We endure this moment….
…to enjoy many of these:
The 1990 North American Jewish Population Study reset the Jewish communal agenda. While not exactly blindsided, the greater than assumed findings of diminished Jewish identity alarmed community leaders. “Continuity” became a buzzword.
But the response was more than mere talk. Massive amounts of Jewish philanthropy, especially by Jewish Federations, were both redirected and newly invested into efforts often described as “securing the Jewish future.”
Across the country that has meant supporting Birthright and even earlier youth trips to Israel, Jewish preschool and summer camp vouchers, free Jewish books and music tapes, teen volunteerism, young adult programming, Moishe Houses, young family playgroups, tens of millions of additional dollars for hundreds of Hilllels, and more.
Three decades later, after the “continuity” wake-up call and the recent wake-up calls of deadly synagogue attacks (Pittsburgh and Poway) and other incidents, what it means to “secure the Jewish future” we must now take on an additional, urgent mandate: Jewish institutional security.
Yes, of course the community must still invest ever more in the “continuity” agenda and do so more creatively and with measurable impacts. But in a very literal sense, unless we can physically secure our Jewish facilities where the Jewish future is incubated—camps, schools, synagogues, agencies, Hillels, and JCCs—that future itself will be insecure.
Thirty years ago, we realized that only new approaches infused with significant investments would change the trajectory of the Jewish future. Today we realize that while both new programs and enhanced security are necessary, neither by itself is sufficient.
Just as there is a checklist for best practices in the continuity piece of “securing the Jewish future,” so too are there best practices in the physical security piece:
- There is no boiler plate security system that fits every facility. It is an imprecise line between our facilities looking like armed fortresses and still remaining open spaces. We must ensure that while we secure those spaces, they become ever more welcoming to young families, young adults, teens, and our beloved seniors, and especially those of all ages with special needs.
- Funders should insist that Jewish facilities seeking support for new security gadgets actually first conduct security audits followed by developing security plans and training programs.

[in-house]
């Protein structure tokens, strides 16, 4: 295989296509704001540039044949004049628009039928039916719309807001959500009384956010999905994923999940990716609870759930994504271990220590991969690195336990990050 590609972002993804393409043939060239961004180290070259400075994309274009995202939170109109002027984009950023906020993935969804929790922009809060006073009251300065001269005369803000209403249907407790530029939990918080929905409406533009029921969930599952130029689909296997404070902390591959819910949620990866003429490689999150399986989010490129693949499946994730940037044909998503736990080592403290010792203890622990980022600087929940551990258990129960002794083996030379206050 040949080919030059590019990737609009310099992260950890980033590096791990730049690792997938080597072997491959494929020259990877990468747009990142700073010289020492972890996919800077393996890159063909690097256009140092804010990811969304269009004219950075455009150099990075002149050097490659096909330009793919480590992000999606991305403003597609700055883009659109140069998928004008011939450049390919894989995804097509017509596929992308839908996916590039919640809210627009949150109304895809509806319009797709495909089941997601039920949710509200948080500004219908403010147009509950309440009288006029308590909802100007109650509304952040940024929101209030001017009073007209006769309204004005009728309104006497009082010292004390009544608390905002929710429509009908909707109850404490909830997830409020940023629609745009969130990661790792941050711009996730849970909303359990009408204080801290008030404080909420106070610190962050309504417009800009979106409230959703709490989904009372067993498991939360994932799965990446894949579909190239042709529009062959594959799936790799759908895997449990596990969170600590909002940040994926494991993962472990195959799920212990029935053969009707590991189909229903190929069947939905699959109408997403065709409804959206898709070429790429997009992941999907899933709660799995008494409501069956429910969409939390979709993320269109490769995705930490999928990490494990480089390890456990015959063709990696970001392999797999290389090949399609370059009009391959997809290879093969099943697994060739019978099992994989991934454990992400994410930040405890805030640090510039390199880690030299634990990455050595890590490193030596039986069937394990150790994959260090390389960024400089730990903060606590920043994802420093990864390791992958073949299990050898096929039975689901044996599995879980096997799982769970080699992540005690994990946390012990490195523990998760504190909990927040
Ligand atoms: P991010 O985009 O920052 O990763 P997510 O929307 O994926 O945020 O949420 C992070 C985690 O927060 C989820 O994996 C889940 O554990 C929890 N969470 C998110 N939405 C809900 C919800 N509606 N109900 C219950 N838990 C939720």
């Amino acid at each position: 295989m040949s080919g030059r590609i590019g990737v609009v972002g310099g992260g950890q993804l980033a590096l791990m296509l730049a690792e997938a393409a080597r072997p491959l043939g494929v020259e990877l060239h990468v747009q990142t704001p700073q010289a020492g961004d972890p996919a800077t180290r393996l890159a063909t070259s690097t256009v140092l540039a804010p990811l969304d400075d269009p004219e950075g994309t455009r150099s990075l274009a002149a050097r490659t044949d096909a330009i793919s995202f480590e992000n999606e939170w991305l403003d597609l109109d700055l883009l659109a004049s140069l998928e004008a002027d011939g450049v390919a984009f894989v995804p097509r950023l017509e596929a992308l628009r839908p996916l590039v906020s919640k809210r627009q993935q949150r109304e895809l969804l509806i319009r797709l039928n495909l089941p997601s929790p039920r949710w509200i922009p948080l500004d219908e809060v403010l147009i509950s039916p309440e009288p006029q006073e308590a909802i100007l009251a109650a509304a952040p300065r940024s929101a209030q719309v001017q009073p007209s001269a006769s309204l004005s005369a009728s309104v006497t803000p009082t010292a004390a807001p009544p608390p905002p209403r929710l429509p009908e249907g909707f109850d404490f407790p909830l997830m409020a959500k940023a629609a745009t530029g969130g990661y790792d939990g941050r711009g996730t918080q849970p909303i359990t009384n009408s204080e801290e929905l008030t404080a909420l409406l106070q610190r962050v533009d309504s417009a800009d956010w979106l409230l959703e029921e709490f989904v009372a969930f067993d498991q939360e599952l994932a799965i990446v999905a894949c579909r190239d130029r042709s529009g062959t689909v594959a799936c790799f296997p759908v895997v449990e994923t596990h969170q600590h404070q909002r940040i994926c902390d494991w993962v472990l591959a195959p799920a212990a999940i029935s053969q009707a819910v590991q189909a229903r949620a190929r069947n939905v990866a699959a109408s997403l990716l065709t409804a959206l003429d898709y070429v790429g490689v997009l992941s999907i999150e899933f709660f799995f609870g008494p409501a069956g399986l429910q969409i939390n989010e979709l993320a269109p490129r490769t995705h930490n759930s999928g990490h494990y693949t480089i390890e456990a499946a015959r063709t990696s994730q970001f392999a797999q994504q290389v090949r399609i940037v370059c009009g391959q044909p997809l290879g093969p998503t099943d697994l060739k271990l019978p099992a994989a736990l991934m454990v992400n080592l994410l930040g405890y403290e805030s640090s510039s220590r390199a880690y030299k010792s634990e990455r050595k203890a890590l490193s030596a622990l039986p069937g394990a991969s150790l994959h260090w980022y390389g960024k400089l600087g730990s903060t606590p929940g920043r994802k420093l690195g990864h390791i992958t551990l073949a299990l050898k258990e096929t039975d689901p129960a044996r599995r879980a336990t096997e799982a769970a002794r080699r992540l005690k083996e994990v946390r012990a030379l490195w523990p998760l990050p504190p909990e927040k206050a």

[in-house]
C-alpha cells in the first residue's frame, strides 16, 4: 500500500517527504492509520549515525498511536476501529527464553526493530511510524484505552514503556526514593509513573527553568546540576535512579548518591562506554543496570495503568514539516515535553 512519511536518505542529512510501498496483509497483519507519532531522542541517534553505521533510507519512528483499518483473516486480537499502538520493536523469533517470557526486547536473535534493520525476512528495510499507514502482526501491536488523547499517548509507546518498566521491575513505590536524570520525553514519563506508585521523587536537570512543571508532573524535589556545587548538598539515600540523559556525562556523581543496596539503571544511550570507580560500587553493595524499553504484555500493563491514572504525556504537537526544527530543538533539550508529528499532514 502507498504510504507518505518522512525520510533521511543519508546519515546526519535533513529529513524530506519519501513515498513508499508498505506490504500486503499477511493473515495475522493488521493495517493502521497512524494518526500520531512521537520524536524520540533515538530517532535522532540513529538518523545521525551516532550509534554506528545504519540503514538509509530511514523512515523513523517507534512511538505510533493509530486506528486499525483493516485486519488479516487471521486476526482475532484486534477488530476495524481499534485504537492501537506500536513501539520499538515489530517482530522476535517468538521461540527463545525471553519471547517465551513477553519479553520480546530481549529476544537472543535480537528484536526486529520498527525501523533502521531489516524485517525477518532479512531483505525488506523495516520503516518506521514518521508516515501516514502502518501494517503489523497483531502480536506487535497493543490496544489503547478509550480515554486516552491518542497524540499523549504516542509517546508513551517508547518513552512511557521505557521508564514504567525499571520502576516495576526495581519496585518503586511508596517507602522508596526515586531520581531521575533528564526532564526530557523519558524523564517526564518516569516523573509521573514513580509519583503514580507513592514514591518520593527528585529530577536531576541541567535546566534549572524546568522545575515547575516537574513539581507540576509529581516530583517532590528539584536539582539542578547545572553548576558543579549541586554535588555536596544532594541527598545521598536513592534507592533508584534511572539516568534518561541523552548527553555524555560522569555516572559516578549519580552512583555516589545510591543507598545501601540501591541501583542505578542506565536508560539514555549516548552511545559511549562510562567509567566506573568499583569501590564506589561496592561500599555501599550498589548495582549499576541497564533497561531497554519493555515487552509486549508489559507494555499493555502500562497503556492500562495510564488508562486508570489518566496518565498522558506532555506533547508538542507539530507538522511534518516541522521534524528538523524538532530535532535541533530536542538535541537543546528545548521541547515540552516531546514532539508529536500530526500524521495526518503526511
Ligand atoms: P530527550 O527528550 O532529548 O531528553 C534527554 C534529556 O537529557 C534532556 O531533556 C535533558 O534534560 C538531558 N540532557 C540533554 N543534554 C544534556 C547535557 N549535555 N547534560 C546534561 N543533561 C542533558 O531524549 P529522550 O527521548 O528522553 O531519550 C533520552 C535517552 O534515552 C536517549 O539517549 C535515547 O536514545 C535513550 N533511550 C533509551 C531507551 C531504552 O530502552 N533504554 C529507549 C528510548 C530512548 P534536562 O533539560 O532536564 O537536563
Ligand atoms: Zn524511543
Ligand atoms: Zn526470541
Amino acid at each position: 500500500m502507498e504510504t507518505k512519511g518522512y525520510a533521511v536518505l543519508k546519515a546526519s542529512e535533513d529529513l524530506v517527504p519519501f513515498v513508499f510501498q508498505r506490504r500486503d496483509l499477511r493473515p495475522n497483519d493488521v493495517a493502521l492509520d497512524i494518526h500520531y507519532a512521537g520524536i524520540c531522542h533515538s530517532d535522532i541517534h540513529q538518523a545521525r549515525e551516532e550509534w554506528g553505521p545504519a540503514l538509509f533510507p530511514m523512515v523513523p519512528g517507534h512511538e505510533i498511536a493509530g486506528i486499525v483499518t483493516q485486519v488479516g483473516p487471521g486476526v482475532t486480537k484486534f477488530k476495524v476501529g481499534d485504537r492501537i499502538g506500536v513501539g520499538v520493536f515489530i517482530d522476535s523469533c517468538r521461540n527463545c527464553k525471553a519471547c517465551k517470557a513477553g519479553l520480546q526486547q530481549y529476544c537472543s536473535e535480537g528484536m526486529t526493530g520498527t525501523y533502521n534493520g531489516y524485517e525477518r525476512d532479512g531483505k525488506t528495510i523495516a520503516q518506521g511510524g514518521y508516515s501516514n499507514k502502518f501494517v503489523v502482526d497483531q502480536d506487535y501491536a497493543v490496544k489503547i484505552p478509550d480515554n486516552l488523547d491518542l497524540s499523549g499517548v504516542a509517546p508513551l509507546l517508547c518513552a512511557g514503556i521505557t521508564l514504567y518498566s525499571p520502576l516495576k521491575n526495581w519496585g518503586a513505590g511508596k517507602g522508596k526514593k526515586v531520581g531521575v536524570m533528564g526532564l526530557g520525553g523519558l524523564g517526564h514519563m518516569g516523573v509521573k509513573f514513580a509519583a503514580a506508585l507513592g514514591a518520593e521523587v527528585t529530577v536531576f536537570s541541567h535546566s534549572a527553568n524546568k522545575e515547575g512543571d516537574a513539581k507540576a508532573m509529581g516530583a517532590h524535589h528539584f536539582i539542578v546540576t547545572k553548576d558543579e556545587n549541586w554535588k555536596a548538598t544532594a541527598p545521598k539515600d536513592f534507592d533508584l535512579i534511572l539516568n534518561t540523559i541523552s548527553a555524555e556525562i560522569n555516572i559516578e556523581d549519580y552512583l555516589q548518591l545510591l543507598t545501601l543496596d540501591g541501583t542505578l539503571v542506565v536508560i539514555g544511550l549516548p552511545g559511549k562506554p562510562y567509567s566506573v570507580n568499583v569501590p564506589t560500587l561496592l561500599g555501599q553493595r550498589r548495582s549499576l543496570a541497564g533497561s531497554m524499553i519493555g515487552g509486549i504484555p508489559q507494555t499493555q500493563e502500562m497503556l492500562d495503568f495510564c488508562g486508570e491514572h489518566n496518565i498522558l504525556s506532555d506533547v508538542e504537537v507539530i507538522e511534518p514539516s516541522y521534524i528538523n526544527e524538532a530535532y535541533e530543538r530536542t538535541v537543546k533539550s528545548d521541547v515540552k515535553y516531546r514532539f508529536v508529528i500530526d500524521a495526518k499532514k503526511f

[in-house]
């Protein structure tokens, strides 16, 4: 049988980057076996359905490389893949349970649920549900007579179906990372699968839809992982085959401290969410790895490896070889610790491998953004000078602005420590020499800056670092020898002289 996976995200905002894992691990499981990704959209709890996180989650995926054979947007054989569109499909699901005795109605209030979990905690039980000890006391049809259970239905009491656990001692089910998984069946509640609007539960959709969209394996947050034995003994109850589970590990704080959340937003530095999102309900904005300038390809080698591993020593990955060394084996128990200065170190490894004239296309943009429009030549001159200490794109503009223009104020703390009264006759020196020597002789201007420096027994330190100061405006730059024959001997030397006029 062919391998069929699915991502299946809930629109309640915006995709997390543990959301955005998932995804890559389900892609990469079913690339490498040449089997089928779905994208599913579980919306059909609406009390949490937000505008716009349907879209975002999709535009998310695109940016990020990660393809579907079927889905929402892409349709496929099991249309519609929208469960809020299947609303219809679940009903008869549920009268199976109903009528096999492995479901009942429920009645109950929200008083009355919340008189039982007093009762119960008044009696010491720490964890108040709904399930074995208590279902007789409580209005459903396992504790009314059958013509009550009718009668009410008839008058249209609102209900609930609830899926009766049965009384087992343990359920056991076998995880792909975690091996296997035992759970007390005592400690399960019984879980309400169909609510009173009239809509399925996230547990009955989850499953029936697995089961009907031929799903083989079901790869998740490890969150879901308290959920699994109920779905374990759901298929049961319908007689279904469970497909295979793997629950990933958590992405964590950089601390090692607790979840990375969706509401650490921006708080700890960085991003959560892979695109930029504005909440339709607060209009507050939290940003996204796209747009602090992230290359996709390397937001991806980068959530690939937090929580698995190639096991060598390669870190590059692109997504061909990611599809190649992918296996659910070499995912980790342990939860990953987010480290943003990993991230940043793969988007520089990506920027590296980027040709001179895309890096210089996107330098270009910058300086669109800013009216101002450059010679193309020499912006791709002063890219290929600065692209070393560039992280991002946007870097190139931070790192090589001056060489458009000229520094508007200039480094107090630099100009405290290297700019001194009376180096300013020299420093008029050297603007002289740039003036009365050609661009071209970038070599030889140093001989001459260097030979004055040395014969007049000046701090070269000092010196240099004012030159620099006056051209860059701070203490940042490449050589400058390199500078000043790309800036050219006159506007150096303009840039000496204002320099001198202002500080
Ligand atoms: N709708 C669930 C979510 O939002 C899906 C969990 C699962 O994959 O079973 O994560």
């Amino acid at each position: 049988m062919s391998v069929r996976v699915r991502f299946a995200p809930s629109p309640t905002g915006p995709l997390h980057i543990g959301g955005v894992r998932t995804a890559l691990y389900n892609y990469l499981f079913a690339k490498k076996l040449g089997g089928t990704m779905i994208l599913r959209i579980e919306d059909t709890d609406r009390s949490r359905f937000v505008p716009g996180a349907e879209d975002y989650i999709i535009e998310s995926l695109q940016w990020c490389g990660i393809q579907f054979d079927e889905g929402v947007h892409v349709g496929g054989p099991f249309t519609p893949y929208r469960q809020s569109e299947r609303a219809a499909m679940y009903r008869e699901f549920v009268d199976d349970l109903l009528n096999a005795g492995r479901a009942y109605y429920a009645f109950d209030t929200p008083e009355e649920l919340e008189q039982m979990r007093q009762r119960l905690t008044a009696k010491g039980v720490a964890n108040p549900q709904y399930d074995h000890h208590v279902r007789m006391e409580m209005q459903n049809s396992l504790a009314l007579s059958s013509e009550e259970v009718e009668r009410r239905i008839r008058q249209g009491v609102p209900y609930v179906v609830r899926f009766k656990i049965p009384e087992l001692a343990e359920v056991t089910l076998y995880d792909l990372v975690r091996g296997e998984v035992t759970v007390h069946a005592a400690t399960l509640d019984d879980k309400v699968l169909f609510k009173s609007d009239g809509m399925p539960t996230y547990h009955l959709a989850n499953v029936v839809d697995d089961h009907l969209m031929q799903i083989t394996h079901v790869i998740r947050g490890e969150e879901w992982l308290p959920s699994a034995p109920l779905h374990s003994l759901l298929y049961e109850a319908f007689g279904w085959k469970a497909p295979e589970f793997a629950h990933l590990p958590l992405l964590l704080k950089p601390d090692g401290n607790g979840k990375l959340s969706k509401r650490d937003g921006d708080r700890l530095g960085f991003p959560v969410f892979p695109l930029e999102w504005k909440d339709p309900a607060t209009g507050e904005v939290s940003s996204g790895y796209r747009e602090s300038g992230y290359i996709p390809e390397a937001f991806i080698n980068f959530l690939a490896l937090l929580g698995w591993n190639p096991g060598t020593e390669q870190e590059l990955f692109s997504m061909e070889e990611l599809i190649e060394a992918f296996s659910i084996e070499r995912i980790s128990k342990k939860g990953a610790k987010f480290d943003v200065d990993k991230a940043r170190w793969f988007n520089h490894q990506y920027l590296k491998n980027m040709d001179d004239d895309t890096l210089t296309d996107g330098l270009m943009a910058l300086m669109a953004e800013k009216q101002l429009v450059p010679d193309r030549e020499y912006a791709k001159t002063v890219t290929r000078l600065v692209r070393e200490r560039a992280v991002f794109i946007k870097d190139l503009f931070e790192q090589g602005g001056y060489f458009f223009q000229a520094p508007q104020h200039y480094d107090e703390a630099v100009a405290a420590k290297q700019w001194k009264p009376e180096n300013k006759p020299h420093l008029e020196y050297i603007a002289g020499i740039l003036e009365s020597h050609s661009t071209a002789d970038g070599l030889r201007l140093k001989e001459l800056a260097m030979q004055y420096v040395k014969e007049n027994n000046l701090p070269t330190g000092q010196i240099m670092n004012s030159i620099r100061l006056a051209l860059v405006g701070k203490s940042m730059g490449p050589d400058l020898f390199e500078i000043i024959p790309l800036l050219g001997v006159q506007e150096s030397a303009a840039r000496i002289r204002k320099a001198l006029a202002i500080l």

- Funders should leverage their own financial support by providing matching grants.
- Funders should insist that Jewish groups are also aggressively seeking public support for their security equipment purchases from the US Department of Homeland Security’s Nonprofit Security Grant Program as well as state and local sources.
- Security at Jewish facilities should not exclusively be a function of a JCC’s, a Hillel’s or a synagogue’s cash flow. Jewish security should protect all…not just those affiliated with an institution awash in a strong balance sheet. For communal funders that means reviewing the geographic, denominational and service diversity profiles of grantees.
- Especially for the smaller, minimally staffed Jewish groups seeking government security grants, funders should actively provide notification of funding deadlines, application guidance, and step-by-step technical assistance throughout the burdensome process.
- All Jewish facilities should leverage the expertise and willingness to help of their local Federations, the Secure Community Network (SCN), an initiative of Jewish Federations and the Conference of Presidents of Major American Jewish Organizations, and local law enforcement agencies. Security is not a solo endeavor. We are all truly better together.
All the security funding, all the security training and equipment, and all the security relationships are simply a means—a means to help sustain and strengthen Jewish life. Together, with an eye towards security but our hearts focused on Jewish life, we will secure the Jewish future.